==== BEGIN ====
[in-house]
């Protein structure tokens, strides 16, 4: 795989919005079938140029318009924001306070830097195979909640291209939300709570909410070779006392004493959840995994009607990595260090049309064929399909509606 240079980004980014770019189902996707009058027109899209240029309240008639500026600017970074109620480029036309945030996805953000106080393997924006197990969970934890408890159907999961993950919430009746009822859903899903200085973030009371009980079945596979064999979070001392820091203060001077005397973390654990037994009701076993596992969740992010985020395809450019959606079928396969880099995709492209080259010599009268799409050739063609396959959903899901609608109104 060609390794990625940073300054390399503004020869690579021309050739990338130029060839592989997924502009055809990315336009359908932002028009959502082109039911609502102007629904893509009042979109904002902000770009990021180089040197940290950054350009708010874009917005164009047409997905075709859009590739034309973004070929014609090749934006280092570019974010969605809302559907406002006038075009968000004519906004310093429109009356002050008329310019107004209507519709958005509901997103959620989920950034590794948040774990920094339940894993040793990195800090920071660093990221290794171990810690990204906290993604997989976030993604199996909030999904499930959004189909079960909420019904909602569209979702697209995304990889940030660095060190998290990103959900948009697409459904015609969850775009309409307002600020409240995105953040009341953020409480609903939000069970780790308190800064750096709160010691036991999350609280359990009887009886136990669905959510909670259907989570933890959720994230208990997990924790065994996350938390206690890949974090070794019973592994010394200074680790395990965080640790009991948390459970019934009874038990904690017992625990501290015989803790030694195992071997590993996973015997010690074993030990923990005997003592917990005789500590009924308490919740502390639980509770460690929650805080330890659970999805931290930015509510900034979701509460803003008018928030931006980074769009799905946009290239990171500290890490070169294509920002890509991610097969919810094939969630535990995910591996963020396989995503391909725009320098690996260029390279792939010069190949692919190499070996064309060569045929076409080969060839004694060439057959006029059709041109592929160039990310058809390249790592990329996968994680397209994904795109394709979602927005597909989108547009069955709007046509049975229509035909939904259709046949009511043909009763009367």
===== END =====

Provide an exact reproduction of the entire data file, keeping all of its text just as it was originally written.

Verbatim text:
[in-house]
């Protein structure tokens, strides 16, 4: 795989919005079938140029318009924001306070830097195979909640291209939300709570909410070779006392004493959840995994009607990595260090049309064929399909509606 240079980004980014770019189902996707009058027109899209240029309240008639500026600017970074109620480029036309945030996805953000106080393997924006197990969970934890408890159907999961993950919430009746009822859903899903200085973030009371009980079945596979064999979070001392820091203060001077005397973390654990037994009701076993596992969740992010985020395809450019959606079928396969880099995709492209080259010599009268799409050739063609396959959903899901609608109104 060609390794990625940073300054390399503004020869690579021309050739990338130029060839592989997924502009055809990315336009359908932002028009959502082109039911609502102007629904893509009042979109904002902000770009990021180089040197940290950054350009708010874009917005164009047409997905075709859009590739034309973004070929014609090749934006280092570019974010969605809302559907406002006038075009968000004519906004310093429109009356002050008329310019107004209507519709958005509901997103959620989920950034590794948040774990920094339940894993040793990195800090920071660093990221290794171990810690990204906290993604997989976030993604199996909030999904499930959004189909079960909420019904909602569209979702697209995304990889940030660095060190998290990103959900948009697409459904015609969850775009309409307002600020409240995105953040009341953020409480609903939000069970780790308190800064750096709160010691036991999350609280359990009887009886136990669905959510909670259907989570933890959720994230208990997990924790065994996350938390206690890949974090070794019973592994010394200074680790395990965080640790009991948390459970019934009874038990904690017992625990501290015989803790030694195992071997590993996973015997010690074993030990923990005997003592917990005789500590009924308490919740502390639980509770460690929650805080330890659970999805931290930015509510900034979701509460803003008018928030931006980074769009799905946009290239990171500290890490070169294509920002890509991610097969919810094939969630535990995910591996963020396989995503391909725009320098690996260029390279792939010069190949692919190499070996064309060569045929076409080969060839004694060439057959006029059709041109592929160039990310058809390249790592990329996968994680397209994904795109394709979602927005597909989108547009069955709007046509049975229509035909939904259709046949009511043909009763009367």